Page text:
Likud MK Moshe Feiglin announced Thursday morning that he was backing out of the race for the party leadership, a day after an internal court decided that the vote for the primaries would proceed ahead of its scheduled date after all.
A proposal by Prime Minister Benjamin Netanyahu to move up the primaries from January 6 to December 31 was initially rejected, but the court overturned its decision Wednesday night and approved the motion, after Netanyahu appealed the decision.
“The court’s approval of the appeal changes the rules of the game and places me in an impossible position of fighting on two fronts simultaneously,” Feiglin wrote in a Facebook post.
“I do not intend to drag the party into another legal proceeding ahead of the national elections. At this time, we must unite and preserve Likud as the ruling party. I intend to run this time only for [a seat in the] Knesset,” he said.
Feiglin, a hardliner who heads the increasingly powerful “Jewish leadership” grouping within Likud, added that when “real party primaries” are held in the future, he will run for the leadership.
Netanyahu’s motion to move up the primaries was ostensibly intended to clear the way for the chosen Likud head to begin preparations for the March 17 elections as soon as possible, but was seen by many as an attempt to thwart a rumored leadership bid by popular former minister Gideon Sa’ar.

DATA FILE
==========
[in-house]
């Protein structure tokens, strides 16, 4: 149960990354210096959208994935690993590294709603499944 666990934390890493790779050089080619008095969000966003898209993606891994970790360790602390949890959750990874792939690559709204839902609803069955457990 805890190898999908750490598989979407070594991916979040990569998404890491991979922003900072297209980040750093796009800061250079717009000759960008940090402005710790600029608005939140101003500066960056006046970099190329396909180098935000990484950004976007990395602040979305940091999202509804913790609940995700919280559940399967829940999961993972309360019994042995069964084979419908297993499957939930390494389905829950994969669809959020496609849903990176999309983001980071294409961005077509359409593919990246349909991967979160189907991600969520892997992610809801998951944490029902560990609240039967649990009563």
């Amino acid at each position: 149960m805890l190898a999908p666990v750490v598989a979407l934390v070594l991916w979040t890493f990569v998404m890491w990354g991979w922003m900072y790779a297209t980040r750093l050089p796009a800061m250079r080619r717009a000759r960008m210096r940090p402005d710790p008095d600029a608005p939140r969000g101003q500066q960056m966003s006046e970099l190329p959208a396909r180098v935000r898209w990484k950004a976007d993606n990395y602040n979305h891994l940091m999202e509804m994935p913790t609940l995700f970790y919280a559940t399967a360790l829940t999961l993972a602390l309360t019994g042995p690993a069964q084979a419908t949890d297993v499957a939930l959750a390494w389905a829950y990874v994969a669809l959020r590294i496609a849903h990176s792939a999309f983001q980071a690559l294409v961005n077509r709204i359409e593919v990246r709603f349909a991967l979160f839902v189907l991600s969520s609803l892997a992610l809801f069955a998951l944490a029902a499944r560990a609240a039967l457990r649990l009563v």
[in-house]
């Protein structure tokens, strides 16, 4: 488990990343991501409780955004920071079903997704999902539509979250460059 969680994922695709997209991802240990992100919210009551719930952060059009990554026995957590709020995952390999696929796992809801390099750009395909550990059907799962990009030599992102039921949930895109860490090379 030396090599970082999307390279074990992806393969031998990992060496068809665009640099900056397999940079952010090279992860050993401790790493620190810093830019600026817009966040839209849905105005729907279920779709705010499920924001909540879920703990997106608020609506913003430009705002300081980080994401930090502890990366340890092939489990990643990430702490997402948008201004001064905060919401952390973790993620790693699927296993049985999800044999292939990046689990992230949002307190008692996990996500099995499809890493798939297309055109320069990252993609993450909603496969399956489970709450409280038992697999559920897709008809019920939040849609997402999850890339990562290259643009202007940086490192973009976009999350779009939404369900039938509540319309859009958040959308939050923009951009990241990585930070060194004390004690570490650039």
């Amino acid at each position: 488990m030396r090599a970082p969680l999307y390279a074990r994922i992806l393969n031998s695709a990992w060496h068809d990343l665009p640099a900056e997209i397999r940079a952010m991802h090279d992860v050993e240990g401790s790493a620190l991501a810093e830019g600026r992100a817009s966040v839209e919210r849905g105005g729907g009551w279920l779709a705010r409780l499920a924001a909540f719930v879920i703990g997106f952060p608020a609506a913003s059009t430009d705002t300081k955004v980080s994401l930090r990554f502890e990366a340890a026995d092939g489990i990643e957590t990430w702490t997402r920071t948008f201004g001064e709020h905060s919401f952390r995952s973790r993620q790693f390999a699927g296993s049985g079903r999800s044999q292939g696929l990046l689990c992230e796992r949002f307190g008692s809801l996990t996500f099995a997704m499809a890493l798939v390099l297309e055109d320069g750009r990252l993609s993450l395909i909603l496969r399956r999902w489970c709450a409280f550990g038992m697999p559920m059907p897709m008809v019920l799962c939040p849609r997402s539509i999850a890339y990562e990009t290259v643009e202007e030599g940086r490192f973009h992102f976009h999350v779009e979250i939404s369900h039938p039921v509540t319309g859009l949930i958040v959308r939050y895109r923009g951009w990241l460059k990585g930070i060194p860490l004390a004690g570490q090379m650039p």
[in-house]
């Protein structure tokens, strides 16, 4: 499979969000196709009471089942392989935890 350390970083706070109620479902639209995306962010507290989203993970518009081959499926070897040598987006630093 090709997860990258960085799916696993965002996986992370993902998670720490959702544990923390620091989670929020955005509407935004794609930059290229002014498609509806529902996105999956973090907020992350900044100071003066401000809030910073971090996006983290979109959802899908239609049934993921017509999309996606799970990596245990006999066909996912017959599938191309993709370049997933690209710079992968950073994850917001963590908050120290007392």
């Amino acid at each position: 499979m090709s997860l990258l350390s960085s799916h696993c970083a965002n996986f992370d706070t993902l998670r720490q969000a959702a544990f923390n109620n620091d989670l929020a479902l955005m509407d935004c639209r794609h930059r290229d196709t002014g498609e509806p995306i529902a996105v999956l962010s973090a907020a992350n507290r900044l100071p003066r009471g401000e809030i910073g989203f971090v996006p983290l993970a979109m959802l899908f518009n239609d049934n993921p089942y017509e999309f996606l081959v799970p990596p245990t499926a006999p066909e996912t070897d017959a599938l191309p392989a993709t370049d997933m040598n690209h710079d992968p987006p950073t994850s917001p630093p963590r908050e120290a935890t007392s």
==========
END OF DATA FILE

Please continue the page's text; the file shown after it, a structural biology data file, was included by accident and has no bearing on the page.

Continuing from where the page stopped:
Sa’ar announced last Thursday that he would not run for the party leadership.
Sa’ar was a rising star within the Likud until he left his post as interior minister. When he left the government in November, he said he wanted to spend time with his family, having recently remarried, and that his relationship with the prime minister was not as good as it had once been. It was widely presumed that he would eventually return to politics in order to vie for the party’s leadership, but if so the rapid collapse of the coalition, after just 20 months, came to soon for him.
MK Danny Danon, the Likud Central Committee chairman who on Thursday remained the sole rival in the leadership race to Netanyahu, hinted last month that Sa’ar and former popular minister Moshe Kahlon, who is making a comeback at the head of a new party, Tekuma, had both resigned because of the prime minister.